Excitement is surging as football fans, worldwide, anticipate the start of the 2014 World Cup, which will take place in Brazil in less than three-days. Passion and patriotism for participating countries and teams will reach maniacal levels, and we are sure to hear of an entire country’s labor force come to a halt on the day the their team plays.
Then there’s the U.S. Here in the States, football is football, while across the globe, football is soccer. Although an estimated 3.2 billion people, or 46.4 percent of the Earth’s population watched the 2010 World Cup, including a significant number of Americans, there are still too many in this country unfamiliar with the tournament, its history, and its global significance. But it doesn’t have to be so! Let me present to you a newbie’s guide to the planet’s greatest sporting event: the World Cup!
The World Cup is a tournament which is played over the span of four-years, making it the longest tournament in all of sports. It takes four-years to complete because almost every country on Earth participates. With this many countries involved, determining a winner in two or even three-years is nearly impossible.
The long, qualification stage of the tournament is intercontinental, rather than intra-continental. For example, in order to qualify for the World Cup, the U.S. National Team had to play home and away games versus every country in North America and the Caribbean. This includes Jamaica, Cuba, Panama, Mexico, Honduras, El Salvador, Guatemala, and Canada, to name a few. Games played versus countries from other continents are known as “friendlies” or tune-up matches, games usually played to measure new players and to try-out new tactical systems and attacks. They also bring in substantial cash. Because of the duration of the qualification phase, often times coaches are fired and older players are dropped and replaced for younger blood.
Then there’s the “intercontinental phase” of the competition, which lasts three-years. This phase includes group stages, knockout stages (lose and go home), home and away games to ensure fairness, tiebreakers, if needed (see Mexico). Along the way, winning countries advance deeper into the tournament. Smaller countries like Cuba, Poland, Romania, Egypt, Scotland, and Panama often experience difficulty in qualifying for the World Cup, as they must compete against the bigger countries from their respective continents. Once this long and grueling phase of the competition is completed, the tournament is left with thirty-two national teams (countries), representing the seven continents.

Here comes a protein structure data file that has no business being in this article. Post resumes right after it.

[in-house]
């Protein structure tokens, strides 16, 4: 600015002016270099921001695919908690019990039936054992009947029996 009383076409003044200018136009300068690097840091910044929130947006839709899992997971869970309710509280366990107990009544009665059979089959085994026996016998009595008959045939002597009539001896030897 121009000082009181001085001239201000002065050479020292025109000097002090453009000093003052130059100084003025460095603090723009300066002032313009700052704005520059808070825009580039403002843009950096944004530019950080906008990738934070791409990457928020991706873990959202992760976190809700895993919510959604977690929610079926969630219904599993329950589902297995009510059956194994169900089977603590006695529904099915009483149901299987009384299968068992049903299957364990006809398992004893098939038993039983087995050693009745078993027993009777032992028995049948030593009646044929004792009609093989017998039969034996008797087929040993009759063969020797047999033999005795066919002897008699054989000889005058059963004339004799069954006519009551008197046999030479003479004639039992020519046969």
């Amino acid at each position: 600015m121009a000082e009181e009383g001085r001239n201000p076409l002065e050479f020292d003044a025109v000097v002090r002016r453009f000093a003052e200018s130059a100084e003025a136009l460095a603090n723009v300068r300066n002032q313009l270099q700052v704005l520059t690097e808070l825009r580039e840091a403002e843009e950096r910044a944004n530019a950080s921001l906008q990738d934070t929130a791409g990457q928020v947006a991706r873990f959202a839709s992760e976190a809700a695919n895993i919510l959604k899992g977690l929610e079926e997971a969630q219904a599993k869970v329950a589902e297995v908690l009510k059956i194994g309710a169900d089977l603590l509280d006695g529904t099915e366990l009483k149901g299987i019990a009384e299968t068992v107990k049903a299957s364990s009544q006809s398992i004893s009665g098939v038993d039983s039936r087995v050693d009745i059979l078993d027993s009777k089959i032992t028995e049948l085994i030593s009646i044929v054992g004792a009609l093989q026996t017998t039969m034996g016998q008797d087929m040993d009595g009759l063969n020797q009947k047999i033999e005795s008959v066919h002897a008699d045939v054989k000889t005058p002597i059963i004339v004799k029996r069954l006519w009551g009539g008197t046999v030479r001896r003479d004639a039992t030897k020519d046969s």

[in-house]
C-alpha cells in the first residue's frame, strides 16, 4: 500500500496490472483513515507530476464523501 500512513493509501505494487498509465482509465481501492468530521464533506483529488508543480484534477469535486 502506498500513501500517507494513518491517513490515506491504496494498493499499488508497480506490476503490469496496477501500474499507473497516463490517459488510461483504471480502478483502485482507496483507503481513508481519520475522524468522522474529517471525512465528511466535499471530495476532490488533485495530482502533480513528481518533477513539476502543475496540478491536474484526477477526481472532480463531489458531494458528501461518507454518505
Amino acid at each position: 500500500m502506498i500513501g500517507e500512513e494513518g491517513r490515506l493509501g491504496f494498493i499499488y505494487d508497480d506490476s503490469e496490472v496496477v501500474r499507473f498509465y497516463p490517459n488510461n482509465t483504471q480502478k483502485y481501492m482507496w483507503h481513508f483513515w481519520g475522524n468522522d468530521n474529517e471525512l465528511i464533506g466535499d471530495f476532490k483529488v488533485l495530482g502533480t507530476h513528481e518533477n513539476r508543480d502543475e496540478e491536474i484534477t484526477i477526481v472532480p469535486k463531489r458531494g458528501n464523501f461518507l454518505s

The World Cup
The final phase of the tournament is known as the “World Cup.” This is what will billions across the globe will spend their time watching for the one, full month. It consists of thirty-two, still standing national teams. These teams will head to the host country to play the final games of the tournament. This year’s host country is Brazil, a country many consider the Mecca of football. Brazil is expected to win this year’s tournament, as the country’s national team boasts some of the most electric players in the world. Brazil has lifted the Cup five times, more than any other country.
These thirty-two active teams are placed into groups of four, eight groups in all. Intercontinental rules no longer apply. Country names are placed in a lottery and drawn randomly. This ensures fairness, but it also creates the potential for volatile early matches between powerhouse countries. One such match already stirring up frenzy is the one between Italy and England, scheduled for June 14. Both teams have hallowed football histories, as well as rabid fans. The group stage is also dangerous. It’s almost tradition for one of the eight groups to be randomly comprised of two or even three extraordinary national teams, team that are favorites to advance deeply in the tournament and even win it. This group is referred to as the “Group of Death.” The group that the U.S. was drawn into in this upcoming Cup is this year’s Group of Death.
In the initial group stage, right before the knockout rounds, each team will play a round-robin tournament within their respective group, three games for each country. A win is awarded three-points, a tie is awarded one-point, and loss is given nothing. Once group play is finished, points are accumulated. The two top teams from each group, the ones with the most points, move on to what is known as the “knockout stage” of the tournament. Sixteen national teams will continue. From this point on, it’s win or go home.
The Knockout Stage
This “knockout” rule is now in place for the rest of the tournament. The field will dwindle to eight teams (quarterfinals), then four teams (semi-finals), and then two teams (World Cup Final). A game to determine third and fourth place finishers takes place a day or two before the actual championship, but it’s a mere formality, equivalent to American football’s Pro Bowl Game. Nobody cares.
There it is! I hope this has given you a broader understanding for what is about to go down! This year’s favorites include Spain, Germany, Holland, France, and, of course, Brazil. My money is on an African team, maybe Cameroon or Ghana. An African team has never lifted the trophy, but with immensely talented teams, this could be the continent’s year.
Enjoy the world’s most popular sport. Enjoy the Beautiful Game!